The Source of Revolutionary Results

The Source of Revolutionary Results

As our series on Executive Coaching heads to a new year, we offer a clear path to the source of Revolutionary Results.

Consider the energy of the word itself:

Revolutionary = innovative, outside or beyond the established and predictable, providing new difference-making possibilities and opportunities, altering the trajectory from past to present to future so that something beneficially unprecedented can happen.

To produce a revolutionary result, a result you’ve not produced before, you need to take actions you’ve not taken before, which requires you to think in ways you’ve not thought before. It’s about revolutionary thinking, action, and results as a flow.

BarryPogorelLeadership executive coaching for revolutionary results

How do you think in new ways?

One powerful access is to identify your habitual ways of thinking: to identify the patterns, formulas, and the familiar so that you can go beyond these.

If you apply this to a team, there is one additional dimension—how the team members relate to each other. It means the team must interact in ways they’ve not interacted before, to think together in new ways, to act in new ways together, to produce unprecedented results.

BarryPorogrelLeadership is your resource for revolutionary results

For a group to become a revolutionary team, they must have a new level of trust and collaboration with each other. This requires:

  • Candor—honesty and forthright communication with each other—saying what has to be said.
  • Count-on-ability—when you say you’ll do something, you do it and do it when you said you would.
  • Listening deeply, hearing each other fully—putting aside all preconceptions, assumptions, biases, prejudices about what others are saying and listen for what you’ve not heard before to expand your own thinking.
  • Establishing alignment among all team members, without reservations, on the objectives to be achieved.
  • Expressing gratitude and thanks for each other, for what each person contributes to the team’s efforts. Accomplishments are recognized.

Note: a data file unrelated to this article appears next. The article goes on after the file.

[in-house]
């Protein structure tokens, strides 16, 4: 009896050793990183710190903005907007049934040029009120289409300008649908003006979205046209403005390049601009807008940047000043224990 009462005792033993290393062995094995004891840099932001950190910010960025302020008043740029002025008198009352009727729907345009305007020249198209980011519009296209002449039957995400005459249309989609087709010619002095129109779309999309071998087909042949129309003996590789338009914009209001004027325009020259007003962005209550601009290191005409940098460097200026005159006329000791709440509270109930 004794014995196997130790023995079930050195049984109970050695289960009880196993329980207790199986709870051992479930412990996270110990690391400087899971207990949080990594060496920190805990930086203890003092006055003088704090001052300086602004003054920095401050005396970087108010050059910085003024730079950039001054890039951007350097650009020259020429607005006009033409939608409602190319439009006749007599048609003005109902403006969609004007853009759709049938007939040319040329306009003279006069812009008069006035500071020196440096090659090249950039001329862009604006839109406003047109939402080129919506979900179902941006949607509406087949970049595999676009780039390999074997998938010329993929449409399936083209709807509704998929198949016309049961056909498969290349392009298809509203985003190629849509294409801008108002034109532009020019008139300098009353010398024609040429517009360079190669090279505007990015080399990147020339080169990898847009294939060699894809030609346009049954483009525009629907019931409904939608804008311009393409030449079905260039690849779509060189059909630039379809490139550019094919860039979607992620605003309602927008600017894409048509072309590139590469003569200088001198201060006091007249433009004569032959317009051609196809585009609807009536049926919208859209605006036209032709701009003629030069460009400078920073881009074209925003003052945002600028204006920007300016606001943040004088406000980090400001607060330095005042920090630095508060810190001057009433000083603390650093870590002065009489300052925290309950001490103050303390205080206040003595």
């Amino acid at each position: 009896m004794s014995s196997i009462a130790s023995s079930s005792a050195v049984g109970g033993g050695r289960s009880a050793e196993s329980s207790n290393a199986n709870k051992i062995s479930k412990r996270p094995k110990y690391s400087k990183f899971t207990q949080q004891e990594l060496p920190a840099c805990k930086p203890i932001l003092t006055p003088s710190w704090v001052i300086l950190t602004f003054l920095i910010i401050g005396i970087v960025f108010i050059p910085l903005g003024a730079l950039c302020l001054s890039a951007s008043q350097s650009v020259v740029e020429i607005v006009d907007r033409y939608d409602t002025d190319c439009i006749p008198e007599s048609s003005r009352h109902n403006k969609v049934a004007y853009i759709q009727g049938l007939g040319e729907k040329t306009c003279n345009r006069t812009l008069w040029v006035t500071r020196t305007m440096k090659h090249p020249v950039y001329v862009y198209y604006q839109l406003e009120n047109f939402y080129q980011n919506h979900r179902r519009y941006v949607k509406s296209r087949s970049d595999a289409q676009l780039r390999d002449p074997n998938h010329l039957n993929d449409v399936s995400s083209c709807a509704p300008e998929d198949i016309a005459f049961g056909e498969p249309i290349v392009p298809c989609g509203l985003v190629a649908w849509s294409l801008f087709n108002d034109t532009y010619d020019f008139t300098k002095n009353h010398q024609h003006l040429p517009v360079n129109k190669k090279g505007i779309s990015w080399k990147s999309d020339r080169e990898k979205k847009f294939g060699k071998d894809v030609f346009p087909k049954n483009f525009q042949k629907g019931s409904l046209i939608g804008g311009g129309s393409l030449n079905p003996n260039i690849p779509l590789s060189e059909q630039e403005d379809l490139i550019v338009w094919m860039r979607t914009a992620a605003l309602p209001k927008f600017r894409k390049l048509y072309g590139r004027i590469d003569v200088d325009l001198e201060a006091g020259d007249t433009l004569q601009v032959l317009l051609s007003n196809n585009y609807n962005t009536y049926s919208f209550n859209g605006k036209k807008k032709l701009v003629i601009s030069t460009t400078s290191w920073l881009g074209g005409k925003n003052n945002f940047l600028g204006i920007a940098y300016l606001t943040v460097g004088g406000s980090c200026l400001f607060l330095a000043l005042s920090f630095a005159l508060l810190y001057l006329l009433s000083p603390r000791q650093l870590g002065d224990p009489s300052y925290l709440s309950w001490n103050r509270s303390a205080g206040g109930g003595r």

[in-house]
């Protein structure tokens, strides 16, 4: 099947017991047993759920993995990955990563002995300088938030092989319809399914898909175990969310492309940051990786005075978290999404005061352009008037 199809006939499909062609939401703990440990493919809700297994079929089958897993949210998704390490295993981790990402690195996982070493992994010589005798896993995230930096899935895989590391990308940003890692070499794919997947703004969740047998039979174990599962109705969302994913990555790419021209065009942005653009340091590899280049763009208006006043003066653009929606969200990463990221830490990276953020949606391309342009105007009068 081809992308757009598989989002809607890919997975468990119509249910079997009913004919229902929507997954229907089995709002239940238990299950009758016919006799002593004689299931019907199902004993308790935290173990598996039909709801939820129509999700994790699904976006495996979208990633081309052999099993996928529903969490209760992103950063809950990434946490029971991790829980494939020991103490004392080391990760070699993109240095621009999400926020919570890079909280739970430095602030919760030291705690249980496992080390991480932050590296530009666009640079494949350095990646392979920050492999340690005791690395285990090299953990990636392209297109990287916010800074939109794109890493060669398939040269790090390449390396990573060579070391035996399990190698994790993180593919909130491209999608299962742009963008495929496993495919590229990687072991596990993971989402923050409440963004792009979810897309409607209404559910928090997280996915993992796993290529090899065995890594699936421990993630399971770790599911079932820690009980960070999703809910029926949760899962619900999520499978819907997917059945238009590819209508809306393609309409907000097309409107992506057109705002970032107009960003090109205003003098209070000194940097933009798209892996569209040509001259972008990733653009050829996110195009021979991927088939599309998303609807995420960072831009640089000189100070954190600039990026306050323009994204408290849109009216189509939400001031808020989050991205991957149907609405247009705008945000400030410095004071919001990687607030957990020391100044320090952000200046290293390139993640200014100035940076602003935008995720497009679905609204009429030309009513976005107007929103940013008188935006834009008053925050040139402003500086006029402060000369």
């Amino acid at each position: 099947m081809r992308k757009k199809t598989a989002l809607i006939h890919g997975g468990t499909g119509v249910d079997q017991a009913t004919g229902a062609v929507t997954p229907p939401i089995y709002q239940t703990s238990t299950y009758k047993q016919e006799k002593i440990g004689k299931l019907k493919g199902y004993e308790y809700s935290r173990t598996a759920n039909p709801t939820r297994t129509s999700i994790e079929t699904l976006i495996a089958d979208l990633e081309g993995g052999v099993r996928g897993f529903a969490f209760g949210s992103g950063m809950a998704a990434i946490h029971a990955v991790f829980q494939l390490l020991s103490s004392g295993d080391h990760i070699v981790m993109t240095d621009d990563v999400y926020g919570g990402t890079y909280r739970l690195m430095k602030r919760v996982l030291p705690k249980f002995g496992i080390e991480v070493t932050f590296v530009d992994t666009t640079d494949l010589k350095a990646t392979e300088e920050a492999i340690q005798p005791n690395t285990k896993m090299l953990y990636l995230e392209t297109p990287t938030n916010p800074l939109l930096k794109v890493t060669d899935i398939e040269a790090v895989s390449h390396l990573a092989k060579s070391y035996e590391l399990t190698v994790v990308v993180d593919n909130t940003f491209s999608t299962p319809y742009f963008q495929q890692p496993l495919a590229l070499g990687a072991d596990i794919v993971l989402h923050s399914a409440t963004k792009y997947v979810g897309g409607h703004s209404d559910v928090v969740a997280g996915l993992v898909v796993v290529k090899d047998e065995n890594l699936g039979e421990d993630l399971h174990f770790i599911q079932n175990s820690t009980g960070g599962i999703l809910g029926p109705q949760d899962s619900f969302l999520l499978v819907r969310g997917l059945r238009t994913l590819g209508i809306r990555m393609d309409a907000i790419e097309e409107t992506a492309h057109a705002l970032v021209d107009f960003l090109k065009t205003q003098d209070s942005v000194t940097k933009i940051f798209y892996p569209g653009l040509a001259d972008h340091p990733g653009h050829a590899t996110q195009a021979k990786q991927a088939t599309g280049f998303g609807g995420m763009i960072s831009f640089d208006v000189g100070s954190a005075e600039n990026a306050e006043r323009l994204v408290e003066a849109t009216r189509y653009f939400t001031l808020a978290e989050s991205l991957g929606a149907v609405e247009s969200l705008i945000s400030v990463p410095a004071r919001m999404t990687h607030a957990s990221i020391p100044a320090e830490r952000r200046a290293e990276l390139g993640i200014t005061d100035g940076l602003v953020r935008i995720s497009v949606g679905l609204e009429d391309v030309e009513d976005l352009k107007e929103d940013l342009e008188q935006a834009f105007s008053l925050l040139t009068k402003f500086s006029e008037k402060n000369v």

• Having each other’s back and rooting for not only the team’s success, but each other’s success.

I transform individuals and teams to become the source of Revolutionary Results.

Ready to leap ahead? Call me at ‭(310) 730-6355 to find out more about Executive Coaching to stop overwhelm. (Or, you can Opt-IN for an appointment in the box at right.)


Executive Coaching . For a Leader in a Hurry

Executive Coaching . For a Leader in a Hurry

For a Leader in a hurry (what leader isn’t?)

Our executive coaching series picks up the pace for those already moving very fast to cover a lot of territory. 

They barely have time to ask themselves three critical questions…

    1. Why have an executive coach?
    2. What is the value to me?
    3. How do I select the right coach for me?

Why have an executive coach? Consider these possibilities:

  1. You have a challenging issue you are dealing with, and you’re looking for a resolution, such as:
    • You are overwhelmed with your workload
    • You are having difficulty dealing with someone, such as a partner/report/boss
    • You have a team that is not functioning at the level needed
    • You have an intractable problem
  2. You are seeking to develop yourself as a leader—your skill, ability, effectiveness, productivity. You aim to be a great leader.
  3. You want to surpass your own performance beyond anything you’ve ever done before.
  4. You would value someone to think and plan with, someone outside your company, outside the culture, who will listen—and who can provide objective, intelligent insight and thought-provoking dialogue for new perspectives and new thinking. A strategic confidante.
  5. You are in transition from one job to another or one company to another. You’d like to discuss and gain clarity on your next career move. You want to clarify your career path and make it happen.
  6. You’ve been stuck in some way about something and you want to get into effective action and deal with it.

How do you select the right coach for you?

Here is a quick guide to selecting an executive coach:

  1. Interview at least 2 candidates.
  2. If you have a referral from someone you know you can trust, that’s great! If not:
  3. Check your gut—do you like the person?
  4. Do they “get” you?
  5. Do you like their approach/method. Does it make sense?